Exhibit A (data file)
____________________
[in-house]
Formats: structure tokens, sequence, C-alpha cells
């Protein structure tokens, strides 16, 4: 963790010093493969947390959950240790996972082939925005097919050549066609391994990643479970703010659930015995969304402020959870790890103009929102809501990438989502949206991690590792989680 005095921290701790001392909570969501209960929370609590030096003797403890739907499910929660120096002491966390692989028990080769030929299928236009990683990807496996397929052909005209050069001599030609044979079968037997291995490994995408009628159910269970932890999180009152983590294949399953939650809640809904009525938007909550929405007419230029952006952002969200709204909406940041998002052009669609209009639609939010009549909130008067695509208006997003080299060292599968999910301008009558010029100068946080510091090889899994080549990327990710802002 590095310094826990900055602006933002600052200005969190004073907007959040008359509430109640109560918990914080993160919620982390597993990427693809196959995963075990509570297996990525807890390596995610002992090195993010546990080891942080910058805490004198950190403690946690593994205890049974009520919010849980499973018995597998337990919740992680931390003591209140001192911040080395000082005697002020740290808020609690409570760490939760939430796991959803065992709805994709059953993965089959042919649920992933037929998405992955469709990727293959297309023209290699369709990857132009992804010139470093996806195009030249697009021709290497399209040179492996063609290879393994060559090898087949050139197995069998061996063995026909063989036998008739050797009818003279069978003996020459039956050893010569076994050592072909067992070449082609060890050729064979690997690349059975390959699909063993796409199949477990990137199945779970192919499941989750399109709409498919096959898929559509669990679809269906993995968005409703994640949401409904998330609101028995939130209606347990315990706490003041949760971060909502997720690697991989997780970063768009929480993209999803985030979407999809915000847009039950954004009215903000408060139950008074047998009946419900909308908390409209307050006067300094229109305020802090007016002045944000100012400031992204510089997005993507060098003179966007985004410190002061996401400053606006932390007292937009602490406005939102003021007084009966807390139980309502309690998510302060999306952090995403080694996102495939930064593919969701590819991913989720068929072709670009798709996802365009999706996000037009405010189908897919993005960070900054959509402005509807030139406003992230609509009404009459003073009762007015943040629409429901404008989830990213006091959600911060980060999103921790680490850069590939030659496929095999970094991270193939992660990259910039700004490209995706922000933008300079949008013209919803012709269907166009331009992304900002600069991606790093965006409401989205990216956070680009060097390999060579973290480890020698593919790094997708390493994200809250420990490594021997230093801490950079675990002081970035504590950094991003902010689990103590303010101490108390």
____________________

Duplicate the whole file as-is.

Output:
[in-house]
Formats: structure tokens, sequence, C-alpha cells
């Protein structure tokens, strides 16, 4: 963790010093493969947390959950240790996972082939925005097919050549066609391994990643479970703010659930015995969304402020959870790890103009929102809501990438989502949206991690590792989680 005095921290701790001392909570969501209960929370609590030096003797403890739907499910929660120096002491966390692989028990080769030929299928236009990683990807496996397929052909005209050069001599030609044979079968037997291995490994995408009628159910269970932890999180009152983590294949399953939650809640809904009525938007909550929405007419230029952006952002969200709204909406940041998002052009669609209009639609939010009549909130008067695509208006997003080299060292599968999910301008009558010029100068946080510091090889899994080549990327990710802002 590095310094826990900055602006933002600052200005969190004073907007959040008359509430109640109560918990914080993160919620982390597993990427693809196959995963075990509570297996990525807890390596995610002992090195993010546990080891942080910058805490004198950190403690946690593994205890049974009520919010849980499973018995597998337990919740992680931390003591209140001192911040080395000082005697002020740290808020609690409570760490939760939430796991959803065992709805994709059953993965089959042919649920992933037929998405992955469709990727293959297309023209290699369709990857132009992804010139470093996806195009030249697009021709290497399209040179492996063609290879393994060559090898087949050139197995069998061996063995026909063989036998008739050797009818003279069978003996020459039956050893010569076994050592072909067992070449082609060890050729064979690997690349059975390959699909063993796409199949477990990137199945779970192919499941989750399109709409498919096959898929559509669990679809269906993995968005409703994640949401409904998330609101028995939130209606347990315990706490003041949760971060909502997720690697991989997780970063768009929480993209999803985030979407999809915000847009039950954004009215903000408060139950008074047998009946419900909308908390409209307050006067300094229109305020802090007016002045944000100012400031992204510089997005993507060098003179966007985004410190002061996401400053606006932390007292937009602490406005939102003021007084009966807390139980309502309690998510302060999306952090995403080694996102495939930064593919969701590819991913989720068929072709670009798709996802365009999706996000037009405010189908897919993005960070900054959509402005509807030139406003992230609509009404009459003073009762007015943040629409429901404008989830990213006091959600911060980060999103921790680490850069590939030659496929095999970094991270193939992660990259910039700004490209995706922000933008300079949008013209919803012709269907166009331009992304900002600069991606790093965006409401989205990216956070680009060097390999060579973290480890020698593919790094997708390493994200809250420990490594021997230093801490950079675990002081970035504590950094991003902010689990103590303010101490108390």